Considering Jack Kraken One-Shot has three different artists, there really isn’t much of a difference across the three stories. Each artist handles their story very well and provides a very consistent look throughout the entirety of the book. Jack Kraken is illustrated as muscular and lithe, visually more than competent enough to handle any mission he’s sent on. He sports rather unique arms that stay hidden until he needs them and the art team does a fantastic job making him look regular when he needs to. Additionally, there are some pretty good action shots throughout the book that underscore the line of work Jack Kraken is in, pitting him against some pretty interesting looking opponents.
Jack Kraken One-Shot is a really fun book to read. It doesn’t take itself too seriously and recognizes that it doesn’t have to rely on its title character to carry the load all the time. Sure, Jack Kraken gets most of the attention, but the world around him created by Seeley goes a long way to inviting the reader in and demonstrates clever world-building. The use of three stories gives the reader three perspectives on the character and manages to offer a rather complete picture of what to expect from him. Varied art styles feel uniform enough that there are no really jarring transitions from one story to the next, with a myriad of different monsters thrown in for good measure. Jack Kraken One-Shot is a book that is pretty enjoyable and doesn’t expect the reader to invest too much thought in reading it, but the opportunity is there with a character like Jack Kraken to get really pensive if you want to.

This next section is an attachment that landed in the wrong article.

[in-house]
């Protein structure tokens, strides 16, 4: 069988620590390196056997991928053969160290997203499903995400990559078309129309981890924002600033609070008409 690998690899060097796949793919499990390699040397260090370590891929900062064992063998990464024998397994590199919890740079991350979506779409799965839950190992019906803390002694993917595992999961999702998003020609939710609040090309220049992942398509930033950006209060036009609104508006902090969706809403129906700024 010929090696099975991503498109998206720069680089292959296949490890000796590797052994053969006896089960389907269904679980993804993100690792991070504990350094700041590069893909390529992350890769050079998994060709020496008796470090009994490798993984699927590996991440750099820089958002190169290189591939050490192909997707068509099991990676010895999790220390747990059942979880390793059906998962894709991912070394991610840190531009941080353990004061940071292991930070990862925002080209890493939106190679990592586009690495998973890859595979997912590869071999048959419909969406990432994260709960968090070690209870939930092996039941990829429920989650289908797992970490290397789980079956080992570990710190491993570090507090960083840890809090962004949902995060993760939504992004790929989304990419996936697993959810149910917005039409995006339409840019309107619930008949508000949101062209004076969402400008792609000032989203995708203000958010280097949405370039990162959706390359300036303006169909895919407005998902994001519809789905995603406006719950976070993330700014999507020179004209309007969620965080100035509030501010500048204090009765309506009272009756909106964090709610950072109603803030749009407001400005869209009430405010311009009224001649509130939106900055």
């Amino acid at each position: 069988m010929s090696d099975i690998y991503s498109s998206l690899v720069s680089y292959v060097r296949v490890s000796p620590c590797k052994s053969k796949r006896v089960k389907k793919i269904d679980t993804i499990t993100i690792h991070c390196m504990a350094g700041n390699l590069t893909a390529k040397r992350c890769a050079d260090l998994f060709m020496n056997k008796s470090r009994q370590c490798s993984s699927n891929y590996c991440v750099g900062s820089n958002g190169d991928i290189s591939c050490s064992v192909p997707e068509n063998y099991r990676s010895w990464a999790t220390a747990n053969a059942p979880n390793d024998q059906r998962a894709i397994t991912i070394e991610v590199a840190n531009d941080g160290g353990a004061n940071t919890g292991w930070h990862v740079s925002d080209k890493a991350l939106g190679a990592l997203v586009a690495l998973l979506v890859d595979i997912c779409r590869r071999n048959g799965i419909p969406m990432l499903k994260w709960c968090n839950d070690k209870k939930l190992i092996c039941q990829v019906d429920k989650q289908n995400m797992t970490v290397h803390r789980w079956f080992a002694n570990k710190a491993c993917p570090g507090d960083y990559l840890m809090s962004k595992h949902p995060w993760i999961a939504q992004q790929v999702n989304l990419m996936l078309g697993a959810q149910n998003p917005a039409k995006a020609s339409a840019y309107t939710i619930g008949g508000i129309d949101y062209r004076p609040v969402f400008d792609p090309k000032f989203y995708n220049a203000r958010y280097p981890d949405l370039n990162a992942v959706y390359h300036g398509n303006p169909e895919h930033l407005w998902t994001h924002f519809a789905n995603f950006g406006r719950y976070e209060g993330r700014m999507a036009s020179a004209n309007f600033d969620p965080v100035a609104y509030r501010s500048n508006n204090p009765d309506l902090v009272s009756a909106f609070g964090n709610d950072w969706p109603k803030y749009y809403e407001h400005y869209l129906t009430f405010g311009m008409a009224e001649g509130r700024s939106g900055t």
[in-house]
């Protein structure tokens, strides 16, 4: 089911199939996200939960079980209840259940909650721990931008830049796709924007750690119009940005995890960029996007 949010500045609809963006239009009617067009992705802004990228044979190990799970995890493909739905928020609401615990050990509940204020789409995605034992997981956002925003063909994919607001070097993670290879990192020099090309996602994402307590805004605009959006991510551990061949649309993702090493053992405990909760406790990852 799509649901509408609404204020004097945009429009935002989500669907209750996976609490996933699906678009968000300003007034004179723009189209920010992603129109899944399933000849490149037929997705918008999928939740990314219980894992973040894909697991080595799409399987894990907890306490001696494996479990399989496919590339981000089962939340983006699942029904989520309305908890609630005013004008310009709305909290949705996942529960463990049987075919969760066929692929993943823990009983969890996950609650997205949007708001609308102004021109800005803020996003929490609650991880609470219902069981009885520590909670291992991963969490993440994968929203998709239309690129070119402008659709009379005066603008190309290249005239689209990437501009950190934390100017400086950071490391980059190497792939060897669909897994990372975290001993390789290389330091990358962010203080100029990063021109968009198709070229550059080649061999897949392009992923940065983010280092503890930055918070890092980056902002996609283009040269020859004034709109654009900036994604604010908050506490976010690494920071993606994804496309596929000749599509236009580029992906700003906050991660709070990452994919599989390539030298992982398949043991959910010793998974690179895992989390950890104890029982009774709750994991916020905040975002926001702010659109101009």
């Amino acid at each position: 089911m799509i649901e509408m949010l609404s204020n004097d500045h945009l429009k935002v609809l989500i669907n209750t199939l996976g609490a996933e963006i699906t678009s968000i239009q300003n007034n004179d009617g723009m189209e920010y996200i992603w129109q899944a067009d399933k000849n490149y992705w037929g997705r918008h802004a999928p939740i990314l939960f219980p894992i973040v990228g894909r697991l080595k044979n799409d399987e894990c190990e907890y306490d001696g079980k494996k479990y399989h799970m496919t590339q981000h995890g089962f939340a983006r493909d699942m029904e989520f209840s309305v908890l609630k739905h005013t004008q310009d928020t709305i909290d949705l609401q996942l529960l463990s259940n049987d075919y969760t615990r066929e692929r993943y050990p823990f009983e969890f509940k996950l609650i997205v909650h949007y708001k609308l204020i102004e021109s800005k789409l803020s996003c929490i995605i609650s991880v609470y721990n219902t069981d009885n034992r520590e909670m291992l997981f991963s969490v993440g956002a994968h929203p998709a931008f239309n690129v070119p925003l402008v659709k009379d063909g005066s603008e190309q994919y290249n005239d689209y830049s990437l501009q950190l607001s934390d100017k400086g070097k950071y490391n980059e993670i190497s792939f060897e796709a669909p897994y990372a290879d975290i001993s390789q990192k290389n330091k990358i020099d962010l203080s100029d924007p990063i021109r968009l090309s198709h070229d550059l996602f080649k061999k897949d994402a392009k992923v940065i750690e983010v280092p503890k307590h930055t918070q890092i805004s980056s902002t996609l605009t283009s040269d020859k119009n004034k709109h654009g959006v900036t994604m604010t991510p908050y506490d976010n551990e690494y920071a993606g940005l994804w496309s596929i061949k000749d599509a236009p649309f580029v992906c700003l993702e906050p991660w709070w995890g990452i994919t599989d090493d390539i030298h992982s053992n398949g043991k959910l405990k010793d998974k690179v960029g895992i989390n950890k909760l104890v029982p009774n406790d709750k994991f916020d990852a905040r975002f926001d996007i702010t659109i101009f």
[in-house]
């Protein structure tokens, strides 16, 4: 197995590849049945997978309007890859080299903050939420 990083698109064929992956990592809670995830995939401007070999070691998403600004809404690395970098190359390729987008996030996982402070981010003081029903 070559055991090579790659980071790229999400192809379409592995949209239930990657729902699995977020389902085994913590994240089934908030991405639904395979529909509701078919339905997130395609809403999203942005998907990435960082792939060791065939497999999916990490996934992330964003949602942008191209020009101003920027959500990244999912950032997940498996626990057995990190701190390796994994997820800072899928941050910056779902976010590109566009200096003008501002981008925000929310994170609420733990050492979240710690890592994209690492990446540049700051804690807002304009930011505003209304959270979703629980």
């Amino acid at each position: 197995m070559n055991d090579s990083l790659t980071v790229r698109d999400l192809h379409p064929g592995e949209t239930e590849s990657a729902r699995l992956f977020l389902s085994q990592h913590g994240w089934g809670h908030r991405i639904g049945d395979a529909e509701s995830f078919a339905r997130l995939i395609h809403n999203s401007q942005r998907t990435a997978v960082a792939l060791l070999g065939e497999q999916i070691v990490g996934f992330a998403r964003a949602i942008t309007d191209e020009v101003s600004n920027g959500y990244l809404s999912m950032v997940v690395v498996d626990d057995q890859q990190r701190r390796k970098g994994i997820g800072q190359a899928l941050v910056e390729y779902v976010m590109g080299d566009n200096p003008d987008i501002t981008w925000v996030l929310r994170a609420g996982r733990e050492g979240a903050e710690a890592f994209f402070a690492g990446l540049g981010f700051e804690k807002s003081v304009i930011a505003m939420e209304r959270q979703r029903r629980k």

Jack Kraken One-Shot is in stores now.
“The blood…the blood…the blood!”